Welcome to the Friday Feedback, which likes to think it’s better now than it was at this time last year. That, of course, is our conversation starter for the weekend.
And what a weekend! WVU v. Marshall in the Capital Classic, which we at charlestondailymail.com have ably covered. There’s also the potential for an Ugly Christmas Sweater Press Row. You know Jack Bo will have one. Others have been challenged. Coyle is going to participate, but then go into a phone booth and change for his televised spots … which I think is weak. Not how I roll.
— Mike Casazza (@mikecasazza) December 7, 2013
Anyhow, about these Mountaineers. The 2012-13 season was a bad one for Bob Huggins and his sixth West Virginia team. This is a fact, not my opinion, and something the coach and the players have made perfectly clear many times already this season, which is one of the sneaky story lines so far. By the sounds of it, last season was just unbearable for anyone who had to experience it. Now, it’s unlikely it was that bad, and time does funny things to the way people remember and recall things, but they sure have thrown some mud at last season.
When you combine that with the failures of the football season, you put a lot of … pressure? … on Huggins and his seventh WVU team. Early on, it worked nicely, even if no one was showing up to witness it. You had a likable group of players and one who’d really taken it upon himself to get better than he’d let himself be a year ago. The ball was going up more and going in more and we were reminded points are fun and usually useful.
And everyone was probably a little too excited. I don’t know if it’s wanting too much too soon or some sort or syndrome attached to going 4-8 in football, but losses to Wisconsin (No. 4 now, by the way) and Missouri (No. 24 now, by the way) were seen as missed opportunities. That was before a Gonzaga team that’s ranked No. 20 and has taken WVU’s number and beaten the Mountaineers over the head with it twice in the past 21 months played very well on the road to snatch a win.
Break down those losses any way you want — Virginia Tech remains a bad loss, even though the Hokies are not terrible – but you walk away with this: WVU is 6-4 after 10 games.
A year ago, the Mountaineers were 5-5 after 10 games.
A loss to Marshall Saturday in the Capital Classic leaves this team 6-5, the same mark the eventual 13-19 team had a year ago. That’s, at worst, interesting.
“It’s not a fair indication,” junior forward Kevin Noreen said. “I don’t know what the numbers were last year, but I’m sure the scoring differential in some of the losses was a lot greater than what it has been this year. Some of the losses we had last year, we kind of gave up. I don’t think you’ve seen this team give up yet.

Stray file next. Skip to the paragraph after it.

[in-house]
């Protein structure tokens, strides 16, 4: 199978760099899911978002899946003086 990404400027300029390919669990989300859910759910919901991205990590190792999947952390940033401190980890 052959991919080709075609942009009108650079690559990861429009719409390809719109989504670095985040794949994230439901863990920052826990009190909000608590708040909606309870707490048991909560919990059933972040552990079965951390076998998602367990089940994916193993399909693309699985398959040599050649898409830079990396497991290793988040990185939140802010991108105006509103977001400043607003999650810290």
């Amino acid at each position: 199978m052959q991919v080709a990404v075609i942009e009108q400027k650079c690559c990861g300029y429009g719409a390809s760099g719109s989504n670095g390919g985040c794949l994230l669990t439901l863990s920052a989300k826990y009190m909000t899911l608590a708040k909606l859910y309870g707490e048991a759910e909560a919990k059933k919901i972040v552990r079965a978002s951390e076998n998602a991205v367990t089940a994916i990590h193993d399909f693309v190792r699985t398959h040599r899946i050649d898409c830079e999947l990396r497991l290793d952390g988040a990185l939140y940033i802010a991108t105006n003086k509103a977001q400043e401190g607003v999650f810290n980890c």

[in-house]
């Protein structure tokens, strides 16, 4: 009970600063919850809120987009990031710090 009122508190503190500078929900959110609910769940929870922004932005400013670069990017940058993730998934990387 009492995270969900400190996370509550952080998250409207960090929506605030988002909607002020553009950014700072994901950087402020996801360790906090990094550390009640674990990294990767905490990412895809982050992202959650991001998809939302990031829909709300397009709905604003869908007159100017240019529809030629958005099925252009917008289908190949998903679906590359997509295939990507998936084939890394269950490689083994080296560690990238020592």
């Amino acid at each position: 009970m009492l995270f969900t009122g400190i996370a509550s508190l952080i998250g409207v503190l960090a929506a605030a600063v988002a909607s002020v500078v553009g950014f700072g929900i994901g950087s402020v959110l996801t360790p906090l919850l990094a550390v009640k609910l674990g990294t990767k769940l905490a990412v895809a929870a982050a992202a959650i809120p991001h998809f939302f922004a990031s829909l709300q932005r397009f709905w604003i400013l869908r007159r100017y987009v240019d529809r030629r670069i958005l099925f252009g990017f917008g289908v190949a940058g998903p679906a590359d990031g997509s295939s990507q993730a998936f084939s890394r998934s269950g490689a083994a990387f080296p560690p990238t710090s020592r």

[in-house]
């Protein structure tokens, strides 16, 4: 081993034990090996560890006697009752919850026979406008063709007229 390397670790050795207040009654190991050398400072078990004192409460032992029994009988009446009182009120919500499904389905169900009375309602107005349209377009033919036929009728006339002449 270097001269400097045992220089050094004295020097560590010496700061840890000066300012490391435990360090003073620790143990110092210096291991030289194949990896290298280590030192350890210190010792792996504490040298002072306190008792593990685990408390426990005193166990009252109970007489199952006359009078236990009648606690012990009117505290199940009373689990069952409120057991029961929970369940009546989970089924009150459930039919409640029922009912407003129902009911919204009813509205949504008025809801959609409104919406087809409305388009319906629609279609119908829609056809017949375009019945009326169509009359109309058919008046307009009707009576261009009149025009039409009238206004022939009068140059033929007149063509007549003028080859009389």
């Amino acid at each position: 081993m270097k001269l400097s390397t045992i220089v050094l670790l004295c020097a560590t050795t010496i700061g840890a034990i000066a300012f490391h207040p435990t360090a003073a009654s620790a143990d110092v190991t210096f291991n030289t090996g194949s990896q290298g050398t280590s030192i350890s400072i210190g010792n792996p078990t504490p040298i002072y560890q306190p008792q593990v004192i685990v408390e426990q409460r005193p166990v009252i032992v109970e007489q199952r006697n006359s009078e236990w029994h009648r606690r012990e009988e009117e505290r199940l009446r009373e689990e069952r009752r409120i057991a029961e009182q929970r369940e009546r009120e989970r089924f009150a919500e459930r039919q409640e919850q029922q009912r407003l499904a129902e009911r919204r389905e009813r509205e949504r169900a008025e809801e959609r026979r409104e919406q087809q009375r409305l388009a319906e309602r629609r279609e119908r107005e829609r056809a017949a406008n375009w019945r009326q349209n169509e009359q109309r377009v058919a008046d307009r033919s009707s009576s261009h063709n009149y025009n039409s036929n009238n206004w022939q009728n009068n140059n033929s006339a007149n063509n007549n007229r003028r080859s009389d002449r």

“We’re getting there, but we’ve got to get a lot better.”
That they do, because while the schedule is tricky from here on out, WVU still has a chance to get right and get on a roll. It’s not asking a good team a lot to win the next five. But WVU hasn’t won five in a row since basically the same time in the 2011-12 season. Only Kevin Noreen was playing. Juwan State was sitting out and watching. WVU’s best streak since are some modest three-game runs.
Can this team do it? Can it run the rest of the non-conference schedule, bank some quality practices during the winter break and then nab back-to-back road games against TCU and Texas Tech? Answering that answers this: Is this team better than it was a year ago? The numbers say “Yes, kind of,” but time will tell you the most.
Onto the Feedback. As always, comments appear as posted. In other words, think before you cheat.
i like this team BUT
it’s still early
if the team stays on the winning side of the ledger and has a reason to play, there’s no reason to not fight, but what if a losing streak mounts – like last year?
that being said, I do believe the H’s are starting to lead – although Henderson is pressing and taking ill-advised shots.
I wonder if this young team is intimidated by better talent? Staten not taking on a big on a dribble drive, and step back jumpers and threes are the signs of a team afraid their shots gonna come back in their faces.
It’s a big obstacle – mentally – really in the gut – to believe you can play with and beat the big boys. You can verbalize it and believe it in practice, but in the heat of the game, doubt can seep in. This team needs to beat a big boy in order to believe they can beat a big boy. And it needs one of those signature wins at home (Gonzaga?) and then on the road because those are two different animals as well.
they have yet to ascend a mountain of substance.
that VT loss – which should have been a win – could have really changed the trajectory early in the season
this is a young team. early missed shots on wide open jumpers tells me the team isn’t ripe yet. it’s tight and the game is so mental.
i like that this team has fight and looks like it can hit some shots.
i like the renewed work effort
i like the depth
i like that the team is beating who they should
they’ve got to hold serve at home (against Kansas, OSU, Iowa State and Baylor?) and then steal some away – TALL task for a team with no height.
That fifth paragraph is intriguing. I’ve wondered the same thing from time to time, almost like a scouting report told them to be aware of this or that, and then when this or that pops up, WVU reacts oddly. The Gonzaga game was good and bad in that regard. I thought WVU pushed certain buttons early and found success and felt pretty good about its chances. Then when the Bulldogs started to toughen up some of those soft spots, it seemed WVU was a little spooked. Then again, that’s not unique to WVU, and truth be told, WVU played about six minutes of so-so basketball that night.